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Sieren's China: Rural exodus in the Year of the Monkey

More and more Chinese migrant workers are going home to stay. Not only because of China's faltering economy, but because they want a better quality of life, says DW's Frank Sieren.

Although the Year of the Monkey only starts on Monday, the streets of China's cities have already emptied. I live between the second and third ring roads in Beijing and can now drive without getting bogged down in traffic jams. The factories have closed down for the New Year celebrations and, therefore, there's no smog, the air is clean. Like every year, they will remain closed for a week and some 250 million workers will celebrate at home in the country.

But something is different this year: Many of migrant workers went back home weeks ago and do not plan to return. One reason is the faltering economy which grew only by 6.9 percent last year and is expected to grow only by 6.5 this year. Jobs in manufacturing are becoming scarcer. People with qualifications are less inclined to work in factories or on construction sites. The younger rural Chinese generation is more reluctant to carry out physical work than their parents who were farmers and certainly does not want to move to expensive cities to do this.

Internal migration is decreasing

Frank Sieren *PROVISORISCH*

DW's Frank Sieren

For the first time in 30 years, the number of internal migrants in China sank last year - by about six million. To a certain extent, this is due to the country's demographic development - there are simply fewer migrant workers because of lower birthrates. In addition to this, the Chinese government has also acknowledged that a two-class society has emerged in the huge metropolises of China because of the hukou system which requires each citizen to be registered in a family register and makes moving within China illegal. A sort of caste system has come about in cities, turning internal migrants into second-class citizens who often have no access to social services, healthcare or schools for their children.

While 40 years ago, not even 20 percent of Chinese citizens lived in the city, today the number has risen to 50 percent. By 2020, it is expected to rise to 60 percent. Socially explosive circumstances, which are leading increasingly to protests and dissatisfaction in the population. The government is faced with a dilemma. A reform of the hukou registration system could be very expensive because services are more expensive in cities than in the country. Perhaps the cooled down economy will bring some relief as migrants start to turn their backs on cities.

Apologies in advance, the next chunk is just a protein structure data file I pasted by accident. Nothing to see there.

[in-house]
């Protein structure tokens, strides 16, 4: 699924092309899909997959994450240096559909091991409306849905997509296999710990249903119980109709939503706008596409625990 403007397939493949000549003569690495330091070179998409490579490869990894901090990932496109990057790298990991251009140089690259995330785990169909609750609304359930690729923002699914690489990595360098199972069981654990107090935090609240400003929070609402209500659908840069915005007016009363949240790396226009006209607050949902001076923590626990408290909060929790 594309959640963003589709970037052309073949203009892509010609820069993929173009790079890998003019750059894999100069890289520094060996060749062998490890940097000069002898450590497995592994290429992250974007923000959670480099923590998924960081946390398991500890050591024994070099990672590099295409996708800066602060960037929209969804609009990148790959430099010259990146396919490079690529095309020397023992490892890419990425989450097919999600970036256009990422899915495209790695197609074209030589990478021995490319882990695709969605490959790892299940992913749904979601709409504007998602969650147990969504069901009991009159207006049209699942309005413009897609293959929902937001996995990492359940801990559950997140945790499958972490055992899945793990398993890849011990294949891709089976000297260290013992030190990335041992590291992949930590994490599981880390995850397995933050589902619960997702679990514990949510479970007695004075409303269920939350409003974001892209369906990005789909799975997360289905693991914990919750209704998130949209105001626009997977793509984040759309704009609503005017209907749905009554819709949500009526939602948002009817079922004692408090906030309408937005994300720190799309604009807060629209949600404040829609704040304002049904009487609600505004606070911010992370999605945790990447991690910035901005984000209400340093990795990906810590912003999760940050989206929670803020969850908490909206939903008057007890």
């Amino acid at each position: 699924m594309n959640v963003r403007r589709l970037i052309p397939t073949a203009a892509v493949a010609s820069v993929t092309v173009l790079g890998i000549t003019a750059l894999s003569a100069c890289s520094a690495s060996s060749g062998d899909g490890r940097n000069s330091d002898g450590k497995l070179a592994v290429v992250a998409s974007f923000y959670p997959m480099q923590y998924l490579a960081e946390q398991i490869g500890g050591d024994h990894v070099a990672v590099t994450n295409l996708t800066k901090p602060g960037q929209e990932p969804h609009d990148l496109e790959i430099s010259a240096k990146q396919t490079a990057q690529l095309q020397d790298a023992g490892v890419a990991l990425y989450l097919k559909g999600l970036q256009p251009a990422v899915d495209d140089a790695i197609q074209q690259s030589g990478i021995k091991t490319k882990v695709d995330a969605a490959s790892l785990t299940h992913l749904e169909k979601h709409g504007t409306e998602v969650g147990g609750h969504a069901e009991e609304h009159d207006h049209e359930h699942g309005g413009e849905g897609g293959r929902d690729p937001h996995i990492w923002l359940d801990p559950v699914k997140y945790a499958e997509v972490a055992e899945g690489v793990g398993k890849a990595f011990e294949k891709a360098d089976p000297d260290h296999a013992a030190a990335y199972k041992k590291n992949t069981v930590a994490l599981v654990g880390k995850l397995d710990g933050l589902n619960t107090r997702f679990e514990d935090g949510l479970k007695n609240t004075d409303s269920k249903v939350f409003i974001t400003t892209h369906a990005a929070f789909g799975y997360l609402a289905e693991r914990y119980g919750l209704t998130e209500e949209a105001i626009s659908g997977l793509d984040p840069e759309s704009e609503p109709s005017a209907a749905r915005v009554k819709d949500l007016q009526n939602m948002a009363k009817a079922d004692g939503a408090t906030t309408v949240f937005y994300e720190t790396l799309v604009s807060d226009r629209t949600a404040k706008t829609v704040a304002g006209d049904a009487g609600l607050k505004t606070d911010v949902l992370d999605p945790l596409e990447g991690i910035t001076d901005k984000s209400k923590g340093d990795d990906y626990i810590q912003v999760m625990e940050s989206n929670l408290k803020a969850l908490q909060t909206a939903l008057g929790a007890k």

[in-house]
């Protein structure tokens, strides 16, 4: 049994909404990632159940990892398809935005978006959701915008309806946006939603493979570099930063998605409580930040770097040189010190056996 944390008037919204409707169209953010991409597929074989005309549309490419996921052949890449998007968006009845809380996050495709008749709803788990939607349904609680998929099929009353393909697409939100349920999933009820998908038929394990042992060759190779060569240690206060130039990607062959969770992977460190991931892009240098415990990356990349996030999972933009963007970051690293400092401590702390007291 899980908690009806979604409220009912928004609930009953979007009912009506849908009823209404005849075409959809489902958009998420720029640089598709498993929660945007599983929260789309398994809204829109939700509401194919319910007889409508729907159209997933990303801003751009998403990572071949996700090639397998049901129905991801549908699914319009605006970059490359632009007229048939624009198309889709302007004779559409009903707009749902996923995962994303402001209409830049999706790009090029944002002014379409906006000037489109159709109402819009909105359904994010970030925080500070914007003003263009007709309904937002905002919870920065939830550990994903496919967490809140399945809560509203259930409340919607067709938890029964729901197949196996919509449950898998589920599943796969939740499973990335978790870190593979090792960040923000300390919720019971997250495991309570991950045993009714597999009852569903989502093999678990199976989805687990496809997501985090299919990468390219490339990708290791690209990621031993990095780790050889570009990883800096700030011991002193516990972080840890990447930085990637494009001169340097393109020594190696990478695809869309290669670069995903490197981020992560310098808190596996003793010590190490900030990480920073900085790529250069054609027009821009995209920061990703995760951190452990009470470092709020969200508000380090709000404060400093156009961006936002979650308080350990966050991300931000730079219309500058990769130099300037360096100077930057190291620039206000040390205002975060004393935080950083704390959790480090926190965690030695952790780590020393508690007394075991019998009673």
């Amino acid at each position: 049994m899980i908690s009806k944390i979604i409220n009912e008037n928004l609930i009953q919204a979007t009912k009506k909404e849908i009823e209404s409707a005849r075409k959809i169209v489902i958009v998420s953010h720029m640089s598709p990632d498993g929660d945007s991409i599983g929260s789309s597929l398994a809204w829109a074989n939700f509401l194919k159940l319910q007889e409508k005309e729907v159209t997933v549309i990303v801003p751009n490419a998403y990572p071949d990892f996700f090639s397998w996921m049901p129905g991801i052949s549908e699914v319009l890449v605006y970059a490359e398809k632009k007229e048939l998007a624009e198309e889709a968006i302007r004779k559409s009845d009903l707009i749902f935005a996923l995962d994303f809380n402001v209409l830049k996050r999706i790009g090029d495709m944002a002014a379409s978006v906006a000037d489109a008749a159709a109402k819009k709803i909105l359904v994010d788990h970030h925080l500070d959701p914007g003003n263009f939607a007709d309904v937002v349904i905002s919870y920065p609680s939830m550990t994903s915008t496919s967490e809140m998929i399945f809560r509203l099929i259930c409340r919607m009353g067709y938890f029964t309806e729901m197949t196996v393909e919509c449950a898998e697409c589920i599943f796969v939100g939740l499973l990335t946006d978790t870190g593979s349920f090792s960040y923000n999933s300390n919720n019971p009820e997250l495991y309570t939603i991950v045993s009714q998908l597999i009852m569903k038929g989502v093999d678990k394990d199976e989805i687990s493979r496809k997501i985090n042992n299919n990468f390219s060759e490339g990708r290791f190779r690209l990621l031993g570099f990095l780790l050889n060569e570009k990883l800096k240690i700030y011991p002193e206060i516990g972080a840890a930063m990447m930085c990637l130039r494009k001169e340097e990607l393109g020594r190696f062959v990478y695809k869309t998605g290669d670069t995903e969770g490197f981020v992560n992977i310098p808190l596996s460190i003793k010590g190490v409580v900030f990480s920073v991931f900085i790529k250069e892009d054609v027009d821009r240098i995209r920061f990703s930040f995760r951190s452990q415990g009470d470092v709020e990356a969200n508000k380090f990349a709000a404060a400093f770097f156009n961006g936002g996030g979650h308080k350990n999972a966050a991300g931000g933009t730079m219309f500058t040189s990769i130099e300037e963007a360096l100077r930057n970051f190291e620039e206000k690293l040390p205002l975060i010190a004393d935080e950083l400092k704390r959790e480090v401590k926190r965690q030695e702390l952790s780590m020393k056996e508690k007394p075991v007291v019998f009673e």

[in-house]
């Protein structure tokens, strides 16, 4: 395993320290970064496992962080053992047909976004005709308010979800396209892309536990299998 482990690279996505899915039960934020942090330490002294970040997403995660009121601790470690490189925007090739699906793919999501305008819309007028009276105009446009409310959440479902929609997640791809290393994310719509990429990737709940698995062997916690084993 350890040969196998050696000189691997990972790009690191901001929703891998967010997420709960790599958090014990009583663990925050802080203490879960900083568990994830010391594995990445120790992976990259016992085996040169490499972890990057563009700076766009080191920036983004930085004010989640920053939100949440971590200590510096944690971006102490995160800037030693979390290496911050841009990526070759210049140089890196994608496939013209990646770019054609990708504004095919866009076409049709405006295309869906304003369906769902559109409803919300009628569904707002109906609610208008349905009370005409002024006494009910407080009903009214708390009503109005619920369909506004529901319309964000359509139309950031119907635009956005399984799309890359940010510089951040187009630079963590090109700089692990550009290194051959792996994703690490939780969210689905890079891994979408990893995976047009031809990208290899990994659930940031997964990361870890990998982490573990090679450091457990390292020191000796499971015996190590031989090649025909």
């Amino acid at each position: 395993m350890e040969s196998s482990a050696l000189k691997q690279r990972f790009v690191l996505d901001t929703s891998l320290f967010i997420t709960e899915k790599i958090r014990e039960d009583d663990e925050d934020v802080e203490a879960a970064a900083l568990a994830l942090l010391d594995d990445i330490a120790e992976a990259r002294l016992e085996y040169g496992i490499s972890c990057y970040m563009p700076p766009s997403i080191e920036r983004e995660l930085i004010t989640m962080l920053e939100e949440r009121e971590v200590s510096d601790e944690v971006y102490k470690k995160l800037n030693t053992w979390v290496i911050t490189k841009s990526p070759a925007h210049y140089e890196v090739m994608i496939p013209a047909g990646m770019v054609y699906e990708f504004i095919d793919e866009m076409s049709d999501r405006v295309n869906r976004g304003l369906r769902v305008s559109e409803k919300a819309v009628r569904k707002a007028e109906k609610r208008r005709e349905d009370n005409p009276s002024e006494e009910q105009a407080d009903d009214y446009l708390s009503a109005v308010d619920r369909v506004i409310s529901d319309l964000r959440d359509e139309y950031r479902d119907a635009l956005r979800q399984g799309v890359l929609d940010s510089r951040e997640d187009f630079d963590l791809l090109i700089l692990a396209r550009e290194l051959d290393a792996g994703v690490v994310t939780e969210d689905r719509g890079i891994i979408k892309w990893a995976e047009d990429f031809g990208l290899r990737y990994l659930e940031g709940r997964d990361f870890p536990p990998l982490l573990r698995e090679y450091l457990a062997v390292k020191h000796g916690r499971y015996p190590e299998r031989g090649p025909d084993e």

Healthier lifestyle outside the cities

There's also a new trend: It's not only migrant workers who may not return to work in the cities after the New Year celebrations but white-collar workers, who earn far more than construction workers in Beijing. They are beginning to realize that their chances of getting a flat in Beijing, Shanghai or Guangzhou are close to nil and to see their future in second-rate or even third-rate cities such as Chongqing, Nanjing or Luoyang.

The government has also supported the development of rural infrastructure and rural investment loans. This year, per capita income in rural areas is expected to exceed 10,000 yuan ($1,500/1,400 euros) for the first time - a faster increase than urban per capita income. Many people are returning to rural regions because of cheaper rents, proximity to relatives, as well as access to unadulterated, unspoiled food.

Opportunities for growth in western China

Beijing is supporting the idea of "rural start-ups" more than ever. Some 40,000 people returning to the southwestern province of Sichuan have registered new businesses. This is not a bad means of opening up new growth opportunities for the Chinese economy and strengthen domestic growth.

DW's Frank Sieren has lived in Beijing for over 20 years.

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